A Day to Testify

Originally October 22, 2007

From the Desk of Samuel Reynolds

One thing to help in astrological analysis is to recognize that planets are on trial. Like a court trial, planets testify for or against something, and you, as the astrologer, have to judge their testimony. That’s why one of the classical phrasings for delineating a chart was “judging” it. This brief essay outlines a technique that will improve your astrological analyses and help you come out with better judgments overall.

One of the developments in modern astrology that’s made it so difficult to accurately judge a horoscope has been the advent of cookbooks. Not food cookbooks, but astrological books that look at the placement of planets in signs and provide interpretations for each one, as if they’re individual ingredients for a dish. You might think at first that this should have been a boon, but it’s not. The reason is simple: traditionally, planets were not viewed in isolation of each other. For example, it would be impossible to consider Venus in Aries, without considering the “testimony” of Mars as well. What’s more, an astrologer would also look at what houses Venus rules, occupies, and what houses Mars ruled and occupied as well. The two would be connected, because Mars rules Aries.

There’s also another big issue to consider with thinking about planets in signs first or only. Traditionally, that is before the 20th century, astrologers didn’t focus on interpretations of planets in signs; they focused on the conditions of the planets. Going with our last example, Venus in Aries is a very challenging position for Venus, because she’s in the sign opposing to what she rules, Libra. This means she’s in detriment. This compromises her ability to rule justly and well over the affairs she rules by a house. She also might sour somewhat the affairs of the house she occupies. So if Venus in Aries is the ruler of the 7th house (Libra) for an Aries rising person, then this person might have trouble integrating the lessons of true partnership in her life. There’s further testimony of this as Venus in Aries is in this person’s first house. This means she is even more likely to think about herself first, though the person may protest to the contrary. This is pretty specific information, but admittedly not enough detail. We only have the testimony of one planet. That’s why our next step would be to look at the testimony of Mars, the planet that rules Aries and most likely rules the house that Venus occupies.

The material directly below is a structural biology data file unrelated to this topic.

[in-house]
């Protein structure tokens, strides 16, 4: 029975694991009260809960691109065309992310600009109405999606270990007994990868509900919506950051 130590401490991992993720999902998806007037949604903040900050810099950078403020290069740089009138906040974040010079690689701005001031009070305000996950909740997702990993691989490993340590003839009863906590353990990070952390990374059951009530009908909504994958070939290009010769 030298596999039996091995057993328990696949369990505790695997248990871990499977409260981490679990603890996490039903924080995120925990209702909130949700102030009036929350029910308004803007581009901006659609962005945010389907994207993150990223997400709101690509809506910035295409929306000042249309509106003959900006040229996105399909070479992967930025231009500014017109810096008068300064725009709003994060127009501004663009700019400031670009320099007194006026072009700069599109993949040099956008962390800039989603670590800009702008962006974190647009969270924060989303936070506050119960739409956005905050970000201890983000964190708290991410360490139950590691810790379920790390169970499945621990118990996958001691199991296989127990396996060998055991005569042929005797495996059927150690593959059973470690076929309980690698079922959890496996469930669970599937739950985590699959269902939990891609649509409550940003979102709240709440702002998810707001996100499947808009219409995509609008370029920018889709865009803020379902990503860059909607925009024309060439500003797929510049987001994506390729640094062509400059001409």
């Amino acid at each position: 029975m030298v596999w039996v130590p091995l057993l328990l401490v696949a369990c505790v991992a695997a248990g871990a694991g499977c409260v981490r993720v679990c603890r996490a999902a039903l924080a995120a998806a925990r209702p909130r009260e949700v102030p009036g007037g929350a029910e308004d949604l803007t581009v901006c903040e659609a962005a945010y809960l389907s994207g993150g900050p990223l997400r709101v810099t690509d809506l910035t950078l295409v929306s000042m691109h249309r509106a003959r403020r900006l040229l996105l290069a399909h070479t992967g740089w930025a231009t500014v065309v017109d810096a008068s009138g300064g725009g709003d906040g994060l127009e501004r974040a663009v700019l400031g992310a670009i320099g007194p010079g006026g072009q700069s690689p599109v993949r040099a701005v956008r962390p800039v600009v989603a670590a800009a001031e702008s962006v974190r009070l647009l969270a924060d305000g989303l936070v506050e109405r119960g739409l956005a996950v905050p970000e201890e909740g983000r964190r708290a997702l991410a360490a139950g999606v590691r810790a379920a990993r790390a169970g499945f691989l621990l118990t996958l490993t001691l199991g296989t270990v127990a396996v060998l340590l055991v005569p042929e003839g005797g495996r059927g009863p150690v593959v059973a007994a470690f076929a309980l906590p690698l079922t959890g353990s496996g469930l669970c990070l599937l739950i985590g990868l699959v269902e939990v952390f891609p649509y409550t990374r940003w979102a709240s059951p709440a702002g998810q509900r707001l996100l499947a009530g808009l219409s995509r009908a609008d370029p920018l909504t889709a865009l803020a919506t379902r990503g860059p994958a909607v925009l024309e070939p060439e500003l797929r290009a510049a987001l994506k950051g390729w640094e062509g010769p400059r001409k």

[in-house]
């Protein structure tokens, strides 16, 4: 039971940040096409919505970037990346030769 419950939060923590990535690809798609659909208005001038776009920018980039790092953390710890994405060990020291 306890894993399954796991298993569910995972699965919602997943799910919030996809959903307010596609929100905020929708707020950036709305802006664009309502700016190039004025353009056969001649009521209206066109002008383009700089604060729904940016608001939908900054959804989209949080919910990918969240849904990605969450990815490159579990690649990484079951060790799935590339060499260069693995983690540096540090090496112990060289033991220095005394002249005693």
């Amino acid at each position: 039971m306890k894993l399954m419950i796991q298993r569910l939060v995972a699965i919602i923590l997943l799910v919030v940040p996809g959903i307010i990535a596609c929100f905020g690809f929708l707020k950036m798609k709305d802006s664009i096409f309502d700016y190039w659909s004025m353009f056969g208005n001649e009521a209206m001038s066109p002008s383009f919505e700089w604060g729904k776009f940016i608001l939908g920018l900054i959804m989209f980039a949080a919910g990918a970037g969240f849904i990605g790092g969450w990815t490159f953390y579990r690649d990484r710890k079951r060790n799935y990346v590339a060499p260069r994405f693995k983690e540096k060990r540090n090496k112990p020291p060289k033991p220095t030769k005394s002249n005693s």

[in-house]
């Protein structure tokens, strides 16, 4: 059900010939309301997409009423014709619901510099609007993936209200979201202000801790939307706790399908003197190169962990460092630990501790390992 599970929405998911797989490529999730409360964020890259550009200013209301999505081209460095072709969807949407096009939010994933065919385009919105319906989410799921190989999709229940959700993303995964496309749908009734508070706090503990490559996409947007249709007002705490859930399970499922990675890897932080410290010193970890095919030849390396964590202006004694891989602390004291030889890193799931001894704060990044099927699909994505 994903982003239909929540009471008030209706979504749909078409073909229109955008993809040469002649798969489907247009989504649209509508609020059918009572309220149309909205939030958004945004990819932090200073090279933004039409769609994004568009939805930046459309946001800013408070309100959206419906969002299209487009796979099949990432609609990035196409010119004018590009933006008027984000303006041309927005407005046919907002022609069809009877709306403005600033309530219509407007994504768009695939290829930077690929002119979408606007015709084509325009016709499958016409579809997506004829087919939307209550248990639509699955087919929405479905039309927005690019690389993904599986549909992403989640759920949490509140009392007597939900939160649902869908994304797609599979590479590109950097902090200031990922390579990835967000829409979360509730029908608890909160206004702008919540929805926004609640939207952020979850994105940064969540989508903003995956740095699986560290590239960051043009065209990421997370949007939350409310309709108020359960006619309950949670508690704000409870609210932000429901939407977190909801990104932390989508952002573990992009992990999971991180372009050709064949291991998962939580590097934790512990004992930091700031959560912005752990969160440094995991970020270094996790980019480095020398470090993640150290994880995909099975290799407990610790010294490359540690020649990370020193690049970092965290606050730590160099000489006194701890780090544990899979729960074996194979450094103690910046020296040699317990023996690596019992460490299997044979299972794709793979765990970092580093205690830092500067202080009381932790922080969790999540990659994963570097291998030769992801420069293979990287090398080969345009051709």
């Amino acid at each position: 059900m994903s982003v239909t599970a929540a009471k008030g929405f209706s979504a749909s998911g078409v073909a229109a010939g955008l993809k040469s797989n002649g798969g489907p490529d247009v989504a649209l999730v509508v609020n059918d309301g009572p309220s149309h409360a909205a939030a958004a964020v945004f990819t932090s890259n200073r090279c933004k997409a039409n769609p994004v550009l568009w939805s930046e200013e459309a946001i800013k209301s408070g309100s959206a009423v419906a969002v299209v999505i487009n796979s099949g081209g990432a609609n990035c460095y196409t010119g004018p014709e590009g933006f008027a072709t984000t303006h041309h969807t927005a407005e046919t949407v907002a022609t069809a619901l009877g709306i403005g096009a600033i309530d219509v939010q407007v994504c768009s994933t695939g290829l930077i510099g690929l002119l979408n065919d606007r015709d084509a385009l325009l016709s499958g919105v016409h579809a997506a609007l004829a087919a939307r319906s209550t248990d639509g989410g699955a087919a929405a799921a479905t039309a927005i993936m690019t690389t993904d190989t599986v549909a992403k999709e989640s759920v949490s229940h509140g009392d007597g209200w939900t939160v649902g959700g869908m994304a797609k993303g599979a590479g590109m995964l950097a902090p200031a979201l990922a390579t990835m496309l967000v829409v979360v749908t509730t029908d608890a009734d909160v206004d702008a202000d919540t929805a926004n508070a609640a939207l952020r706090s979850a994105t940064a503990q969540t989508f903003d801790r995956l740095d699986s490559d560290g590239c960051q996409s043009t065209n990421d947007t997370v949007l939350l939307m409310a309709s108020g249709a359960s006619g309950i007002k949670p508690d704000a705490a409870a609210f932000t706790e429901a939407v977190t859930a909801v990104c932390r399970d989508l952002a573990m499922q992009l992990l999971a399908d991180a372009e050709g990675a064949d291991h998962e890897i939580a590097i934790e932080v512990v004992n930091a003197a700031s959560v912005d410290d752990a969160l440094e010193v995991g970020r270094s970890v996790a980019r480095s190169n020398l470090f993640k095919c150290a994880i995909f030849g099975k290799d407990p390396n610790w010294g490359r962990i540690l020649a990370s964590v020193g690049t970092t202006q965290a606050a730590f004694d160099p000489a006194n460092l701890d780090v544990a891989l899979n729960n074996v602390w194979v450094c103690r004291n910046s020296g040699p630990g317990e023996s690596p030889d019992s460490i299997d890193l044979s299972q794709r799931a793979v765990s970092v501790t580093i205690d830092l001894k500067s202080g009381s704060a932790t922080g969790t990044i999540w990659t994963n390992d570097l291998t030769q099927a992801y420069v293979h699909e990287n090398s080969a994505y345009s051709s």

However, a cookbook would come up with a snappy judgment that perhaps complements what Venus says, but adds more that’s not fueled by additional testimony. For instance, a cookbook might say something like this about Venus in Aries: “Socially aggressive. Passionate romantically. Tend to be impetuous in love, possibly even marrying in haste. Can take initiative making money, but may be just as impulsive in spending it.” This sounds great, but could be completely wrong as we don’t have enough testimony or evidence for this just from a Venus in detriment. That’s the key thing! Mars in Scorpio, however, may temper that Venus to be very good with money, almost too deliberate. Although Venus in Aries is likely to be in the first house of an Aries rising, her ruler, Mars in Scorpio, may not only suggest she’s very attractive, but she has an allure that makes her compelling in getting what she wants. She may, in fact, be driven by a measure of selfishness, but she may not get it by overt aggression! This is why it’s important to see the chain of evidence that you have to construct when “judging” a nativity, a chart.

I also recognize that since the advent of psychotherapy, astrologers have become reluctant to judge, or pass a moral statement on just about anything. I think that’s unfortunate as it’s built into the actual system of astrology. This is why we talk about planets in detriment, fall, exaltation and dignity. This does not mean, however, that we have to judge a person as a bad person because many of the planets are in fall. These placements speak about what has been given by nature (at the person’s birth) and testify to the work he or she must do to improve his or her life. However, if we skirted the importance of that work, of the planets’ testimony (by fall or detriment) that certain areas of life need serious attention and effort, we could cheat the client out of his or her destiny or spiritual growth. The testimony of the planets provides us with windows into spiritual growth and possibilities for the person.